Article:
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2018 Financial and Social Report

The best reflection of fair value of financial instruments is the price which can be obtained for the sale of assets or paid for the transfer of liability in case of market transactions (an exit price). For many products and transactions for which market value to be taken directly from the quotations in an active market (marking-to-market) is not available, the fair value must be estimated using internal models based on discounted cash flows (marking-to-model). Financial cash flows for the various instruments are determined according to their individual characteristics, and discounting factors include changes in time both in market interest rates and margins.

According to IFRS 13 “Fair value measurement” in order to determinate fair value the Group applies models that are appropriate under existing circumstances and for which sufficient input data is available, based to the maximum extent on observable input whereas minimizing use of unobservable input, namely:

Level 1

valuation based on the data fully observable (active market quotations);

Level 2

valuation models using the information not constituting the data from level 1, but observable, either directly or indirectly;

Level 3

valuation models using unobservable data (not derived from an active market).

Valuation techniques used to determine fair value are applied consistently. Change in valuation techniques resulting in a transfer between these methods occurs when:

  • transfer from Level 1 to 2 takes place when for the financial instruments measured according to Level 1 quoted market prices from an active market are not available at the balance sheet day (previously used to be);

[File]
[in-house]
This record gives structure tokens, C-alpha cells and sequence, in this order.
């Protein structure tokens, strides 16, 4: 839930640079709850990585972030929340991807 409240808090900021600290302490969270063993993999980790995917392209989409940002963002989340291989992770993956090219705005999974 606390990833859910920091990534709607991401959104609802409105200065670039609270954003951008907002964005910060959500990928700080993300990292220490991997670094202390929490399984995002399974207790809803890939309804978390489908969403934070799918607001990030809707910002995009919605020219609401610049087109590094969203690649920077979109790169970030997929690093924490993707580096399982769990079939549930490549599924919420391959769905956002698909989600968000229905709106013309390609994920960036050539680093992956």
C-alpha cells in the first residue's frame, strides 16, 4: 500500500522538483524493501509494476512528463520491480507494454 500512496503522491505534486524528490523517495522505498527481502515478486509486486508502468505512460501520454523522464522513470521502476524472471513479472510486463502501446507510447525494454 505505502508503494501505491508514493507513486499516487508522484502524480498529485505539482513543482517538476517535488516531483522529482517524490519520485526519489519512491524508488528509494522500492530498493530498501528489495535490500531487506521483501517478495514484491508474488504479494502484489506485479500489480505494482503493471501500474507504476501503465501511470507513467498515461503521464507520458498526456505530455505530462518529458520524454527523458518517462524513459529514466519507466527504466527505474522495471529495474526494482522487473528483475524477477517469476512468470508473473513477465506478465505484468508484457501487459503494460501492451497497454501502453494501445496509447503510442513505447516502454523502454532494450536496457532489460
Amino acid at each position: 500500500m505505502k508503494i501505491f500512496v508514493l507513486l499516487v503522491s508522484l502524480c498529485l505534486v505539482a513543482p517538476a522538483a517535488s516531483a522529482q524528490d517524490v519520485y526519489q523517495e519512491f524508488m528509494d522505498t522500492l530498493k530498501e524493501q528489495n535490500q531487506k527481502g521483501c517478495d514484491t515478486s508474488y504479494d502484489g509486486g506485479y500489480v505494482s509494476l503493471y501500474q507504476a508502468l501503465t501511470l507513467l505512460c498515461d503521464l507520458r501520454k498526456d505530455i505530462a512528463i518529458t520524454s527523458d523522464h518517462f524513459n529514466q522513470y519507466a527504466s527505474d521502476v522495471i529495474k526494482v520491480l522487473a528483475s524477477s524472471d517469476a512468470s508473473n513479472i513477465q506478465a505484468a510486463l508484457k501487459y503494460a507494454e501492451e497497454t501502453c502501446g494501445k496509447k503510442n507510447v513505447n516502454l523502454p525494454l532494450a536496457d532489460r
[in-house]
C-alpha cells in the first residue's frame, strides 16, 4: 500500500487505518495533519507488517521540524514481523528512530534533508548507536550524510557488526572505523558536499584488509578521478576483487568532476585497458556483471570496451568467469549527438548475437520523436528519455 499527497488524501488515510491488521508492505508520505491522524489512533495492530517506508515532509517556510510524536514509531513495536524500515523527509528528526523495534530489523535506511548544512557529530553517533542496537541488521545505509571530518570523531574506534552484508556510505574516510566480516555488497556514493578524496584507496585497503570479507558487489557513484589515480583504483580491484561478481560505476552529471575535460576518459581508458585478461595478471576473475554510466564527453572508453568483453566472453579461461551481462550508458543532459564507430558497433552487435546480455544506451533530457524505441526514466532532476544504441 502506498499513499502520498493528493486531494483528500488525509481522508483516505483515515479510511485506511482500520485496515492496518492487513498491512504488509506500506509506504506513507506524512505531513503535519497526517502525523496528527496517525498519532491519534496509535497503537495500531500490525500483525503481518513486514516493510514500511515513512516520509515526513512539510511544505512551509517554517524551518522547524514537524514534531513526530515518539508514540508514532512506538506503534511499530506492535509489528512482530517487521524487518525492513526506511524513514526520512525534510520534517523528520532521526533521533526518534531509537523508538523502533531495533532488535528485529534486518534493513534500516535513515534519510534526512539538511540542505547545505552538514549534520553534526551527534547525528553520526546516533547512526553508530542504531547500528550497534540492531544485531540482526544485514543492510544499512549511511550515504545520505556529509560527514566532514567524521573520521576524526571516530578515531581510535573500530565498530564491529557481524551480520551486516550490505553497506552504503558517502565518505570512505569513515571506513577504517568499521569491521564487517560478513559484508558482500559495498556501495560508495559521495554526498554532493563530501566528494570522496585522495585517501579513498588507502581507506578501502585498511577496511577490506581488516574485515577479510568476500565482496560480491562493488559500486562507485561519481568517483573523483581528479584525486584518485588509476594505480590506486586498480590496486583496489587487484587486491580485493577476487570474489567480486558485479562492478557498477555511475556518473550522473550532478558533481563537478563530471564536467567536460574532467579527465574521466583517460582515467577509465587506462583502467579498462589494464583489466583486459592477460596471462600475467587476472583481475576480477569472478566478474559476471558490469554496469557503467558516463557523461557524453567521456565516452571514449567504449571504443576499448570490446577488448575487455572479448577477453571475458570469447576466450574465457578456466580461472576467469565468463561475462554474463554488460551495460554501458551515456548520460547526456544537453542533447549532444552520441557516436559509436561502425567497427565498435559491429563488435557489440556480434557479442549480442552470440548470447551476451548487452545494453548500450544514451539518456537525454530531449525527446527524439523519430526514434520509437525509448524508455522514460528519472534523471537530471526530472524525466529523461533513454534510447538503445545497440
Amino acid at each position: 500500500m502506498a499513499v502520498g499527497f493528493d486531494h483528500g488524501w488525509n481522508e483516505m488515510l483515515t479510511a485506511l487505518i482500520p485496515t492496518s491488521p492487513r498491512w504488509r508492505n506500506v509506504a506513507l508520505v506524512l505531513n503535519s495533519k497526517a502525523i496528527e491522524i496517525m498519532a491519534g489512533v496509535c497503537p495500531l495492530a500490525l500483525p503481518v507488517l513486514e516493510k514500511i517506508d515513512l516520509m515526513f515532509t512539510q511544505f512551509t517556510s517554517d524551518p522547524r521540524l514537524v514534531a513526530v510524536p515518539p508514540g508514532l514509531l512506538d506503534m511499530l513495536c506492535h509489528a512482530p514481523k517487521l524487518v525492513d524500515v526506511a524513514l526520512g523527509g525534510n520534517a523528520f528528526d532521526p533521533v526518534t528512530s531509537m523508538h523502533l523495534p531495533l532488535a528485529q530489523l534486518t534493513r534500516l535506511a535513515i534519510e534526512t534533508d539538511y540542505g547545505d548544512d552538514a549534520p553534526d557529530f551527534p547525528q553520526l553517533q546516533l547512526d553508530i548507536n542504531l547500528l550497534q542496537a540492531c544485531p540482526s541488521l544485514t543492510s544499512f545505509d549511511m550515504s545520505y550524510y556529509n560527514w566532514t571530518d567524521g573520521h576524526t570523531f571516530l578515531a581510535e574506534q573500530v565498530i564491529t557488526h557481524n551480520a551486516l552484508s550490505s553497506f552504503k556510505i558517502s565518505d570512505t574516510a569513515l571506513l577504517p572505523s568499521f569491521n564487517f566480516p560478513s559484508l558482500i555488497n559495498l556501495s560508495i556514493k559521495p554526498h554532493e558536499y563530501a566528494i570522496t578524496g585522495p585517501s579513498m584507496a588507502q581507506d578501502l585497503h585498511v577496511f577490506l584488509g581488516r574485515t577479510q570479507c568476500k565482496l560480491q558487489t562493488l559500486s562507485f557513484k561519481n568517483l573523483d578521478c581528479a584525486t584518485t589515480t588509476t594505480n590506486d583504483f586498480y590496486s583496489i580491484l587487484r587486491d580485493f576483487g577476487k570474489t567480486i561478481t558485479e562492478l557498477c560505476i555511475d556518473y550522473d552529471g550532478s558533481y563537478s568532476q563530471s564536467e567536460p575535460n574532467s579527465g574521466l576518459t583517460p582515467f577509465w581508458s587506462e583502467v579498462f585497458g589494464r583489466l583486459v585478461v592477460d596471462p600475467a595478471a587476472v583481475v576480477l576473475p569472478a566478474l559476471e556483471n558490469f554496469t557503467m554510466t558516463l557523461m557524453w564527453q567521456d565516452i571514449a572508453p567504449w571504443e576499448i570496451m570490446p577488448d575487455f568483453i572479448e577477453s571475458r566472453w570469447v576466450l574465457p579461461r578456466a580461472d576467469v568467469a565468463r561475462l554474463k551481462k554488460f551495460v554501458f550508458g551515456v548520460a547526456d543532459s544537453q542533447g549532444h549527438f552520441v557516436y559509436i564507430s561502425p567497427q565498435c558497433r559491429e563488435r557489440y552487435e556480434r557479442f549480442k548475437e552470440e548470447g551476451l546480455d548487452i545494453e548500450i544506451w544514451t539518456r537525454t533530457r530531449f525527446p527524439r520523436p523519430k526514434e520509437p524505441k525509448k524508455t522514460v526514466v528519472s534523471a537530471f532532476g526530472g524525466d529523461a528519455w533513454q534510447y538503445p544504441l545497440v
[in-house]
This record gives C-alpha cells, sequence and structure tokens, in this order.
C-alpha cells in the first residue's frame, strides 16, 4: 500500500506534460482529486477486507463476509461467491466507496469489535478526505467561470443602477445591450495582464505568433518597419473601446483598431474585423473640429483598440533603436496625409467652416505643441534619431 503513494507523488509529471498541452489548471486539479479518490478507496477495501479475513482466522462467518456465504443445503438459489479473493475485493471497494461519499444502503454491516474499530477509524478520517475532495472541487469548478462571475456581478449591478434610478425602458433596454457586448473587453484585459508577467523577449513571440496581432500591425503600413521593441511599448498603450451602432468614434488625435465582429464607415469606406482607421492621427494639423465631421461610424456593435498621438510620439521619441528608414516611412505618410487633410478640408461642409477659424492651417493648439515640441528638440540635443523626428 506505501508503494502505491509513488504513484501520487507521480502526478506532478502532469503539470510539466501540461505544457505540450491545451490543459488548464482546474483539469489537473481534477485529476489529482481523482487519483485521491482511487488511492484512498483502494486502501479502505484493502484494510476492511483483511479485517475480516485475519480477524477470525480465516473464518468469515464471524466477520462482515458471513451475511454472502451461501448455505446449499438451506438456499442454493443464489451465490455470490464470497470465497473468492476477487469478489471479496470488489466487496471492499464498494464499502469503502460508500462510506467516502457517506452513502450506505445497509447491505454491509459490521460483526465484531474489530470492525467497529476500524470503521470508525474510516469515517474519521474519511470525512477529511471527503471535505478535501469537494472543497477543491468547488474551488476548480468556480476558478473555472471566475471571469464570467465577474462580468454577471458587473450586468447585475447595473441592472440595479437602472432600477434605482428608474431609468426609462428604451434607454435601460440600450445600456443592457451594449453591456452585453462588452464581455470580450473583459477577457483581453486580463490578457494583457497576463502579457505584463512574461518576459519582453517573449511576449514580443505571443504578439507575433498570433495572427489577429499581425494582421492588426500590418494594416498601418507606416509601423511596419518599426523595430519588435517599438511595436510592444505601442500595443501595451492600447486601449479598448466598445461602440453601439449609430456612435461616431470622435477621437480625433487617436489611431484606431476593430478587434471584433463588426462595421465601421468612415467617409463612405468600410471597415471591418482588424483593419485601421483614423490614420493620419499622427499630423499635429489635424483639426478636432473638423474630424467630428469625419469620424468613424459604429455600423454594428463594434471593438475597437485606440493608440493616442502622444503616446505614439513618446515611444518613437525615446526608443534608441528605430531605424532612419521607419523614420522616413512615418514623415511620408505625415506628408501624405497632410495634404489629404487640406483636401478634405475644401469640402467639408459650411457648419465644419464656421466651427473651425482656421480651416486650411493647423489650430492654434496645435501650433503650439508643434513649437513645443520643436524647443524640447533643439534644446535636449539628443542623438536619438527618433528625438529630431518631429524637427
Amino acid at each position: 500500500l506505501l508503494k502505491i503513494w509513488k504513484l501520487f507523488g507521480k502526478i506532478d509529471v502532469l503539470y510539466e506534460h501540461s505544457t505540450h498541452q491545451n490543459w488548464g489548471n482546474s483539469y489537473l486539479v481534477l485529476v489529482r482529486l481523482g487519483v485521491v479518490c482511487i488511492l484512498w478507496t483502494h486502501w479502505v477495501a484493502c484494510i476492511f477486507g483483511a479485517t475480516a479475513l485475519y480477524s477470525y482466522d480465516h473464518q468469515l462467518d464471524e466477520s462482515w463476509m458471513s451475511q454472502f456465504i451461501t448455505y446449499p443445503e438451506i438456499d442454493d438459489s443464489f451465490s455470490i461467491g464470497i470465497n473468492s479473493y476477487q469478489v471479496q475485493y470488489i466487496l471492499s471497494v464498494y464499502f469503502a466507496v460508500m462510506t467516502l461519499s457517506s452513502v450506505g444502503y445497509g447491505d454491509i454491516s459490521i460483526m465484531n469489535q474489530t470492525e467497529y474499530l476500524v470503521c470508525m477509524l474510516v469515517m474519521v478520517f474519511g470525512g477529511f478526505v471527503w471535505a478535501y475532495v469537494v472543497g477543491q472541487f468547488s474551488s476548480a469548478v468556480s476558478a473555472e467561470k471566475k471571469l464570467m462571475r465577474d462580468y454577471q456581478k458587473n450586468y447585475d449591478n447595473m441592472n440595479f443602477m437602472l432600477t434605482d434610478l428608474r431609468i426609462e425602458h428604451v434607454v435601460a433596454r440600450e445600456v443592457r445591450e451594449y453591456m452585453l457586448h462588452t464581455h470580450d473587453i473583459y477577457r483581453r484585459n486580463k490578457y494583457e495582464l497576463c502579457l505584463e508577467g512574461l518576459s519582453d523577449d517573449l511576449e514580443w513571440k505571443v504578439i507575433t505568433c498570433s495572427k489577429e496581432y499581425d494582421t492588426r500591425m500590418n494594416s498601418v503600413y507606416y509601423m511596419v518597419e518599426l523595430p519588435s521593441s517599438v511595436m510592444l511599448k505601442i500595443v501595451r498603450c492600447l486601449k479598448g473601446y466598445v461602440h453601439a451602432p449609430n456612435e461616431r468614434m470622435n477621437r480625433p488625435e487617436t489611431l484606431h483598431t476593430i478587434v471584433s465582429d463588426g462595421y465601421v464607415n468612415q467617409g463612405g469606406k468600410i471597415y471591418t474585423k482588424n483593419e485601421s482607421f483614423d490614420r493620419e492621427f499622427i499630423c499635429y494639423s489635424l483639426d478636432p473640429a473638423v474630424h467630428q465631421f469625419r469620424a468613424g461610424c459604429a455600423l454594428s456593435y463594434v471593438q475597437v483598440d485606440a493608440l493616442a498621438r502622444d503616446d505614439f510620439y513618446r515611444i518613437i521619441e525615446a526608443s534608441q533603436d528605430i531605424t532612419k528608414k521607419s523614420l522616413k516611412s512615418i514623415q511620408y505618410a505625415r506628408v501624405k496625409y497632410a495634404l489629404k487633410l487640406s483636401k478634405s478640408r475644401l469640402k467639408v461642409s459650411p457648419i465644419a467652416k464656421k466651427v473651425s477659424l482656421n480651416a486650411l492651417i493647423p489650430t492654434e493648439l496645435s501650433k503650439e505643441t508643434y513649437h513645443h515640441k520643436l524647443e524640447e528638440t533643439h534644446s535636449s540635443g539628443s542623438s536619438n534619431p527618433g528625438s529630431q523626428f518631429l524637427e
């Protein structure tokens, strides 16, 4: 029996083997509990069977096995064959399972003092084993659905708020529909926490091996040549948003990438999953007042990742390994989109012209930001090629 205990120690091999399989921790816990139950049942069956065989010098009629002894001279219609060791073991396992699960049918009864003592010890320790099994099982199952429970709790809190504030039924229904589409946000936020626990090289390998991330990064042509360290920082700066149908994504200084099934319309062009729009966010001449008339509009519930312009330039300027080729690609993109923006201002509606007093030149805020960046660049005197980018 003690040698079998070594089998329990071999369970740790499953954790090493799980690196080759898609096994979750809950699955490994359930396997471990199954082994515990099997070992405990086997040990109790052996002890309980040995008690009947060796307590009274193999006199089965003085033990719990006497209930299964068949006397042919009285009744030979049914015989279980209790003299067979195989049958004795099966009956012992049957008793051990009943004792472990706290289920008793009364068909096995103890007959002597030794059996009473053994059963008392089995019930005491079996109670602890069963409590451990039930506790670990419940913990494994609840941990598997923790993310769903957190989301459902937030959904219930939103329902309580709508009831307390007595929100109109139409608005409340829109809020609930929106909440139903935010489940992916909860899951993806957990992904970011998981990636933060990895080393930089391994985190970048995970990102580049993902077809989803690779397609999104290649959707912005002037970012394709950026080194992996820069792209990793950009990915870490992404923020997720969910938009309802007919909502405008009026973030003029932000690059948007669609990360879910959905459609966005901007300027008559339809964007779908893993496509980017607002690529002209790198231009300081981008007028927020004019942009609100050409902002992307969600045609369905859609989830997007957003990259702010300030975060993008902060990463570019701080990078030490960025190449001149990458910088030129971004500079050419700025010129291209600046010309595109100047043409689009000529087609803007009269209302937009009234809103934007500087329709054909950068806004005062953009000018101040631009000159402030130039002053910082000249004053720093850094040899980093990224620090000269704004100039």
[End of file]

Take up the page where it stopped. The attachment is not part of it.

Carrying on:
• transfer from Level 2 to 3 takes place when for the financial instruments measured according to the Level 2 value of parameters not derived from the market has become significant at the balance sheet day (and previously used to be irrelevant).

All estimation models are arbitrary to some extent and this is why they reflect only the value of those instruments for which they were built. In these circumstances the presented differences between fair values and balance-sheet values cannot be understood to mean adjustments of the economic value of the Group. Fair value of these instruments is determined solely in order to meet the disclosure requirements of IFRS 13 and IFRS 7.

The main assumptions and methods applied in estimating fair value of assets and liabilities of the Group are as follows:

 

Receivables and liabilities with respect to banks

The fair value of these instruments was determined by discounting the future principal and interest flows with current rates, assuming that the flows arise on contractual dates.

 

Loans and advances granted to customers valued at amortised cost

The fair value of such instruments without specified repayment schedule, given their short-term nature and the time-stable policy of the Group with respect to this portfolio, is close to balance-sheet value.

With respect to floating rate leasing products fair value was assessed by adjusting balance-sheet value with discounted cash flows resulting from difference of spreads.